With dozens of companies having already reported quarterly results, we're now in the heart of earnings season. The key to making smart investment decisions with stocks releasing their quarterly reports is to anticipate how they'll do before they announce results, leaving you fully prepared to respond quickly to whatever inevitable surprises arise. That way, you'll be less likely to make an uninformed, knee-jerk decision.
Let's turn to IBM . With its gain of 6% in 2012, the tech giant wasn't able to match the total return of the Dow Jones Industrials . But with several positive trends taking hold in tech, can IBM bounce back and produce better results for shareholders? Let's take an early look at what's been happening with IBM's over the past quarter and what we're likely to see in its quarterly report next Tuesday afternoon.
Stats on IBM
Analyst EPS Estimate
Change From Year-Ago EPS
Change From Year-Ago Revenue
Earnings Beats in Past 4 Quarters
Source: Yahoo Finance.
Will IBM move the markets?
IBM is one of the few stocks for which analysts have stayed comfortable with their earnings estimates. Despite falling revenue during 2012, the company was able to beat earnings estimates consistently, and the stock has been essentially unchanged since the roughly 8% plunge that followed its previous quarterly report.
Perhaps the biggest trend that IBM has been a part of is the quest to make profitable use of "big data." The concept refers to the massive collection of information that goes on every day, and IBM recently said that it would open a big data center, collaborating with Ohio State University. Other companies, however, are seeking to make use of big data, with Intel looking to bolster its presence in the server market while EMC looks for ways to produce what it calls "agile analytics" and "actionable insights." Given IBM's superior reach into its wide array of enterprise customers, it'll be tough for Intel, EMC, and other potential competitors to stand up to Big Blue.
From a broader perspective, in interpreting IBM's earnings, keep in mind that the company has a long-term goal of hitting earnings per share of $20 by 2015. As a result, the company isn't focused as much on quarterly results as it might otherwise be, instead keeping one eye on the long-term prize. That's the true motivation behind big data, as well as other cloud-computing offerings designed to boost margins and avoid the overreliance on commoditized products that has brought down some of its rivals.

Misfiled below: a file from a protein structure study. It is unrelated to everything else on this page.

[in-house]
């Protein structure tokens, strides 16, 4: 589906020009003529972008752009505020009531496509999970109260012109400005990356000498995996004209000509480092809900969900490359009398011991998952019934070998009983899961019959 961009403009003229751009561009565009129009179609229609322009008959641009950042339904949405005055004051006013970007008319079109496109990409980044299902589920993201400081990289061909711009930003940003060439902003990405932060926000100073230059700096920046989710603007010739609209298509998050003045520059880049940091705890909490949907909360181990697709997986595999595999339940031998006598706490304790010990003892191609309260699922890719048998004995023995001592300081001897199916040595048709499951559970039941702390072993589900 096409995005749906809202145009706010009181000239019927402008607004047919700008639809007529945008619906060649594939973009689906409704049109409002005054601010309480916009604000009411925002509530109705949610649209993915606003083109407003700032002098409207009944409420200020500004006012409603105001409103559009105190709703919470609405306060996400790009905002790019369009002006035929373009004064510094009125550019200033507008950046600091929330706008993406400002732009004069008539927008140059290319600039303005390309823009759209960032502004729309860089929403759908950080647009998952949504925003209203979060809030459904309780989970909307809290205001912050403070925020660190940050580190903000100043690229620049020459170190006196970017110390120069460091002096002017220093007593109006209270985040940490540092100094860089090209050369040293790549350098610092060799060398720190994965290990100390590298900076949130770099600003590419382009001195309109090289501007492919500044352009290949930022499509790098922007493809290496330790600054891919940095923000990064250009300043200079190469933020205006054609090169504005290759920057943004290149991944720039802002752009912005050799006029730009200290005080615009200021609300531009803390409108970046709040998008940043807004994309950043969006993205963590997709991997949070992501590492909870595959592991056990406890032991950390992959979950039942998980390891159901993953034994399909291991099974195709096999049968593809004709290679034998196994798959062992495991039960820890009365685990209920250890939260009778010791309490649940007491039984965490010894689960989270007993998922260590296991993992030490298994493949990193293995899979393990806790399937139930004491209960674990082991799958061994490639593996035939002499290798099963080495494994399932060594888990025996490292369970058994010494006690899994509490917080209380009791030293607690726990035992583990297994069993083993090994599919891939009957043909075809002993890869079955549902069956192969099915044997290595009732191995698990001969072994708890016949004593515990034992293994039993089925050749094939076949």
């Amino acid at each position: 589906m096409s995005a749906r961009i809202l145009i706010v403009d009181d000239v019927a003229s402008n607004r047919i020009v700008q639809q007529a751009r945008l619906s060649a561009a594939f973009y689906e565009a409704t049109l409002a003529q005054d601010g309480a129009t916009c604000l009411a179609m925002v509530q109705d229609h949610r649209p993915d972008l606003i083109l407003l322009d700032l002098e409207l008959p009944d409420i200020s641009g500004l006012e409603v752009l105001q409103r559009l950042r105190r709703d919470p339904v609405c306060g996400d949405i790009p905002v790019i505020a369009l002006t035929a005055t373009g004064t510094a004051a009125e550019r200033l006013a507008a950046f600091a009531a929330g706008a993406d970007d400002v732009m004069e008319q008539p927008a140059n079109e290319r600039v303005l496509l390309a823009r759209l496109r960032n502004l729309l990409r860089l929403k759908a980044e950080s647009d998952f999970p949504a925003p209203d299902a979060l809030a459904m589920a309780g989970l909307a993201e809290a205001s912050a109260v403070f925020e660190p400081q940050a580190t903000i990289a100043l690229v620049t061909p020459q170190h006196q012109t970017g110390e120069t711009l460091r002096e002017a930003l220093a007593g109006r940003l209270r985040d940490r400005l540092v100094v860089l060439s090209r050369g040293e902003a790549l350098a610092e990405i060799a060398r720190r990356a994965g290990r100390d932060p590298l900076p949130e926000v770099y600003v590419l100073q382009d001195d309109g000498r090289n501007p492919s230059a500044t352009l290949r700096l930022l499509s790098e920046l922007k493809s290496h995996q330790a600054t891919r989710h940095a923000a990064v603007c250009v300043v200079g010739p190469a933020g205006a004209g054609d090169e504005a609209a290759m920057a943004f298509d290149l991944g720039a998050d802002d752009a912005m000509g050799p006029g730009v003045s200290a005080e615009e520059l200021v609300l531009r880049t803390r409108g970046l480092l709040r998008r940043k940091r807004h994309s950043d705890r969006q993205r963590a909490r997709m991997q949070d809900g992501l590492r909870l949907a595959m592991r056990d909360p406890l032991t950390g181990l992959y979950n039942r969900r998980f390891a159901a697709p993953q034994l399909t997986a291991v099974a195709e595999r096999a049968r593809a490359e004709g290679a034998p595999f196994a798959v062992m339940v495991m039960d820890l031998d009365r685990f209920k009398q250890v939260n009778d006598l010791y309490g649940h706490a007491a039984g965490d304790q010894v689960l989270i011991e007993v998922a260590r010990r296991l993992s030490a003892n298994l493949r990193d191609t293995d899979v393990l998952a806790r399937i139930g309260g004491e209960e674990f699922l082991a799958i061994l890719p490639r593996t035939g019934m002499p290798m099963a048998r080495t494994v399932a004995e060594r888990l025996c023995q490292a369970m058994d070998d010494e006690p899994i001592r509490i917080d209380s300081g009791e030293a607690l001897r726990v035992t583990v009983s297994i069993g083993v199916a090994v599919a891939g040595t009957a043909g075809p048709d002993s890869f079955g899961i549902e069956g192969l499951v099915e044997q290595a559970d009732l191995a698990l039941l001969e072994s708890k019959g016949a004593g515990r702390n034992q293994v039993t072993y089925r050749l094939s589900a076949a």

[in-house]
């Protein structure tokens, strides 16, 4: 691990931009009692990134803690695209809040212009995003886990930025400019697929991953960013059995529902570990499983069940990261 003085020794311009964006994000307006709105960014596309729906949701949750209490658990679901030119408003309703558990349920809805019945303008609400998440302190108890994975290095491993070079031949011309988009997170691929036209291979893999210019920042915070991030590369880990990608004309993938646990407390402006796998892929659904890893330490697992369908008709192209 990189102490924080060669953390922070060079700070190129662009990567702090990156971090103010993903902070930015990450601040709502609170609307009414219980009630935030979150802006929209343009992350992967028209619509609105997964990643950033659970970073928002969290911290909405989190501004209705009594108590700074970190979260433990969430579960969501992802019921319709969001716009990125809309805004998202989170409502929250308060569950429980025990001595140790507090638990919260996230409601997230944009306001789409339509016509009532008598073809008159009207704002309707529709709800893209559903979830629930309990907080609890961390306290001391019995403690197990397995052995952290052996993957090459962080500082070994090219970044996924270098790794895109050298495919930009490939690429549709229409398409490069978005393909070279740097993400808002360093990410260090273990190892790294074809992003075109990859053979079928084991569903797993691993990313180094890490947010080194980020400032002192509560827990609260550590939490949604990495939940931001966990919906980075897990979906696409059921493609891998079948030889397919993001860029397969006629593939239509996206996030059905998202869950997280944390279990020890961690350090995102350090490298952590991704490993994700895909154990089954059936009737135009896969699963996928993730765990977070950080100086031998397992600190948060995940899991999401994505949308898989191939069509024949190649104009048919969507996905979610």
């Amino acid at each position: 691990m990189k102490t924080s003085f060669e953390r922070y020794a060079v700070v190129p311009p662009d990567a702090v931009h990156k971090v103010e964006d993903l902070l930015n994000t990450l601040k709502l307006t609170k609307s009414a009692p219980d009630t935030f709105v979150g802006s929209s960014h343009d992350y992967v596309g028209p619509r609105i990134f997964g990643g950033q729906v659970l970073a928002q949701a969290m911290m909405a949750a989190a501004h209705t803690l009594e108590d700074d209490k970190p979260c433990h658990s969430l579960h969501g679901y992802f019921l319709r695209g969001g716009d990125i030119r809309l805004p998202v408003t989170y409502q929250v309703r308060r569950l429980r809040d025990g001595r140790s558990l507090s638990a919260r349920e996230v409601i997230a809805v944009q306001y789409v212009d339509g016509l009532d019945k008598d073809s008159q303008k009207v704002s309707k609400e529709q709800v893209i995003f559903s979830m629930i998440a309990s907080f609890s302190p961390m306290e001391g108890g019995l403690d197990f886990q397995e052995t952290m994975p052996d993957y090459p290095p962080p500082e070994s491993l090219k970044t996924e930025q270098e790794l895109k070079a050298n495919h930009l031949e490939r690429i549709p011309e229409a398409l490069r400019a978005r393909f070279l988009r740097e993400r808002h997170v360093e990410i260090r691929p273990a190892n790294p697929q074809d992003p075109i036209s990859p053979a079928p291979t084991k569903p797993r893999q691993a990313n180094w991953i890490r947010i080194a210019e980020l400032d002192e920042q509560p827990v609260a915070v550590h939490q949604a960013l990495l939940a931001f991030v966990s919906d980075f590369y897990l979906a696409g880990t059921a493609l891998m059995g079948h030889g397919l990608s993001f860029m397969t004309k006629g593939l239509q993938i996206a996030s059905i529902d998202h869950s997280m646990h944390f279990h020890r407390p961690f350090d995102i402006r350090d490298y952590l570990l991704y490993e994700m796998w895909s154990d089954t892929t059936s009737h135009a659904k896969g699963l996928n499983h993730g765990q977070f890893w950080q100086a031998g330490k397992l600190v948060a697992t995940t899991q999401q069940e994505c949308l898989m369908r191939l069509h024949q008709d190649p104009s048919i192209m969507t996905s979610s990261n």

While most investors will focus on headline numbers and look for immediate guidance on IBM's future, you should take a step back and view the report and conference call as opportunities to see where IBM is going in the long run. That way, you'll have a better chance of deciding whether IBM can meet its long-term goals and bring the attendant share-price gains to its investors.
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The article Will IBM Earnings Move the Dow? originally appeared on Fool.com.
Fool contributor Dan Caplinger has no position in any stocks mentioned. You can follow him on Twitter @DanCaplinger. The Motley Fool recommends Intel. The Motley Fool owns shares of EMC, Intel, and IBM. Try any of our Foolish newsletter services free for 30 days. We Fools may not all hold the same opinions, but we all believe that considering a diverse range of insights makes us better investors. The Motley Fool has a disclosure policy.
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